Format

Send to

Choose Destination
Clin Chim Acta. 2015 Jan 1;438:46-54. doi: 10.1016/j.cca.2014.07.043. Epub 2014 Aug 13.

Resistin: insulin resistance to malignancy.

Author information

1
Department of Pediatrics, Dr. Peset University Hospital, Valencia 46017, Spain; Department of Pediatrics, Obstetrics and Gynecology, University of Valencia, Valencia 46010, Spain. Electronic address: pilar.codoner@uv.es.
2
Department of Biochemistry and Molecular Biology, University of Valencia, Valencia 46010, Spain.

Abstract

Adipose tissue is recognized as an endocrine organ that secretes bioactive substances known as adipokines. Excess adipose tissue and adipose tissue dysfunction lead to dysregulated adipokine production that can contribute to the development of obesity-related co-morbidities. Among the various adipokines, resistin, which was initially considered as a determinant of the emergence of insulin resistance in obesity, has appeared as an important link between obesity and inflammatory processes. Several experimental and clinical studies have suggested an association between increased resistin levels and severe conditions associated with obesity such as cardiovascular disease and malignancies. In this review, we present the growing body of evidence that human resistin is an inflammatory biomarker and potential mediator of obesity-associated diseases. A common pathway seems to involve the combined alteration of immune and inflammatory processes that favor metabolic disturbances, atherosclerosis and carcinogenesis. The mode of action and the signaling pathways utilized by resistin in its interactions with target cells could involve oxidative and nitrosative stress. Therefore, resistin could function as a key molecule in the complications of obesity development and could potentially be used as a diagnostic and prognostic marker.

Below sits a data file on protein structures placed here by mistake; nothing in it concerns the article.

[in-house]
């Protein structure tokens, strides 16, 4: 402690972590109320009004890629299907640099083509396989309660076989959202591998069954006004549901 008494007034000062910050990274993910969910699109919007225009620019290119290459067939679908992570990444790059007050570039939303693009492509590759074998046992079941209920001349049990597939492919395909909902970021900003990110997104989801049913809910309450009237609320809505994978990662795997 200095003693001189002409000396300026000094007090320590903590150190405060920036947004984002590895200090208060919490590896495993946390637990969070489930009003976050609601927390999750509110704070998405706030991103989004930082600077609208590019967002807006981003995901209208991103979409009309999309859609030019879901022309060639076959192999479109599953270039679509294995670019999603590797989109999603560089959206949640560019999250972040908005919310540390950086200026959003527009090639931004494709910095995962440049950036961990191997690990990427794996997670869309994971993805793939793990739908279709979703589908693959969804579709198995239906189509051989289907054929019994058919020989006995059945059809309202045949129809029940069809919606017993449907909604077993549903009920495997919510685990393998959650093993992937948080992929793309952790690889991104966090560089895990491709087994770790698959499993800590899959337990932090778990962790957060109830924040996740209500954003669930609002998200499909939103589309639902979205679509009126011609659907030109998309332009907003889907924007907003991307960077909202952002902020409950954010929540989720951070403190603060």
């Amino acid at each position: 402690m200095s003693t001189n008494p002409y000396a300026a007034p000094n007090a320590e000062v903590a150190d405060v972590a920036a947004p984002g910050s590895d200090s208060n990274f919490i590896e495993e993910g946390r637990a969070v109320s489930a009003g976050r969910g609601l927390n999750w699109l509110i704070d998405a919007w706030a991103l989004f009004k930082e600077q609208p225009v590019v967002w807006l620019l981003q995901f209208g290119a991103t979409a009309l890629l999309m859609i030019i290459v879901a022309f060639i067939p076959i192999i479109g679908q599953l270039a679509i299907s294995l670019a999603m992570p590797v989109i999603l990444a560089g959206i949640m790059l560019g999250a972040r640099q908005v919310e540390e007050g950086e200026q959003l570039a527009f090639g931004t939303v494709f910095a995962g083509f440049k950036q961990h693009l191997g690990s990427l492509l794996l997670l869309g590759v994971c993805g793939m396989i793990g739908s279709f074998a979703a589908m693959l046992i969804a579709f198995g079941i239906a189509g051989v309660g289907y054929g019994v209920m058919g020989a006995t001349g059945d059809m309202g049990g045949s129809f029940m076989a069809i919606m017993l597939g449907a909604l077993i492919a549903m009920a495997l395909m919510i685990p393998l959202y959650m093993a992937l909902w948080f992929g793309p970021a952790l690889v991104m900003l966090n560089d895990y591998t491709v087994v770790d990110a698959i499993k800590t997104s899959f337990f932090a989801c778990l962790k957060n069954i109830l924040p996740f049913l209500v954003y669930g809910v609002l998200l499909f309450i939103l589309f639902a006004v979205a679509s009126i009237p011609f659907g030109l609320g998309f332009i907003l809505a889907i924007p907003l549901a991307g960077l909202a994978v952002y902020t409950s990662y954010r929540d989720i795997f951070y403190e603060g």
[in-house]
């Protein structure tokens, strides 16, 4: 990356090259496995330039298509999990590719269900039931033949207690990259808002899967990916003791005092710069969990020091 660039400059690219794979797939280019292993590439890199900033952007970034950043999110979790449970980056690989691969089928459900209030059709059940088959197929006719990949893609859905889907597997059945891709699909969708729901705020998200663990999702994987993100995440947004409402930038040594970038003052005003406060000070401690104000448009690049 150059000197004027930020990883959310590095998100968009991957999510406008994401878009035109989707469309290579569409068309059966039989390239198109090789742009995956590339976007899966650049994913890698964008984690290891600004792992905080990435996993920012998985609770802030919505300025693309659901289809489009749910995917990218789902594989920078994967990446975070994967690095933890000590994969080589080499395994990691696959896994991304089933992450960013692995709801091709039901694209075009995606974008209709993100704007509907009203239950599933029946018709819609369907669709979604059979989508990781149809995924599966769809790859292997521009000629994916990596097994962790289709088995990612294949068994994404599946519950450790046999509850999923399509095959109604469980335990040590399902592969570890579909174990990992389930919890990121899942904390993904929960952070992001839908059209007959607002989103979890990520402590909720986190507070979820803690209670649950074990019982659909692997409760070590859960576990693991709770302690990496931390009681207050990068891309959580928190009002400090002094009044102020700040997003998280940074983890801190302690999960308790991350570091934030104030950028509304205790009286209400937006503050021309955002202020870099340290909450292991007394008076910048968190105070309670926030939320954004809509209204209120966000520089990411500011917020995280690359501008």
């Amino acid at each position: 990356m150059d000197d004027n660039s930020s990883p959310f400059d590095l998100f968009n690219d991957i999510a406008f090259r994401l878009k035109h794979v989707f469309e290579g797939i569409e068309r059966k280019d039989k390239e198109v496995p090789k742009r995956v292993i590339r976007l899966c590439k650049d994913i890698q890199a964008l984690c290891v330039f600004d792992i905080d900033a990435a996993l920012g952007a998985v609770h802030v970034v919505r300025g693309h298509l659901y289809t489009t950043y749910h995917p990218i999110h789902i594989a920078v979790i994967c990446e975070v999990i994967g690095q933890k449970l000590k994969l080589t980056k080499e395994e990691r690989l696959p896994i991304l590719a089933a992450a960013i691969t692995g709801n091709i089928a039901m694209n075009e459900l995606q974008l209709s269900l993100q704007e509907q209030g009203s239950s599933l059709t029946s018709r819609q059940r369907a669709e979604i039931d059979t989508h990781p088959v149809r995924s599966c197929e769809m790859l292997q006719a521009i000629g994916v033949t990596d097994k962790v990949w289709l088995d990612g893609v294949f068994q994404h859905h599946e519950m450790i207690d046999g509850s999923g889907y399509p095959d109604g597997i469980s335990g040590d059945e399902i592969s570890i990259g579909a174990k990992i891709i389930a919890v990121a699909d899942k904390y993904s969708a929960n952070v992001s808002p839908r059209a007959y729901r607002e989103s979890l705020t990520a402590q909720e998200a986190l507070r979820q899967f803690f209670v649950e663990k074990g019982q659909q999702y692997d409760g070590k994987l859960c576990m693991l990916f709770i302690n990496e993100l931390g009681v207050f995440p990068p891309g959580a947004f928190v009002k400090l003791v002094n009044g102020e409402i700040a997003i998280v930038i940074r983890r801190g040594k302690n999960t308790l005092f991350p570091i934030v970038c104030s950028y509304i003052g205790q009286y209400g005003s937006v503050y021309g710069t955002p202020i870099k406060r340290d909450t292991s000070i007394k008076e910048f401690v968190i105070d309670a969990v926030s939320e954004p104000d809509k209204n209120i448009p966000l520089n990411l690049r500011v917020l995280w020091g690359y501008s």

KEYWORDS:

Adipocytokines; Atherosclerosis; Cancer; Inflammation; Obesity; Resistin

PMID:
25128719
DOI:
10.1016/j.cca.2014.07.043
[Indexed for MEDLINE]

Supplemental Content

Full text links

Icon for Elsevier Science
Loading ...
Support Center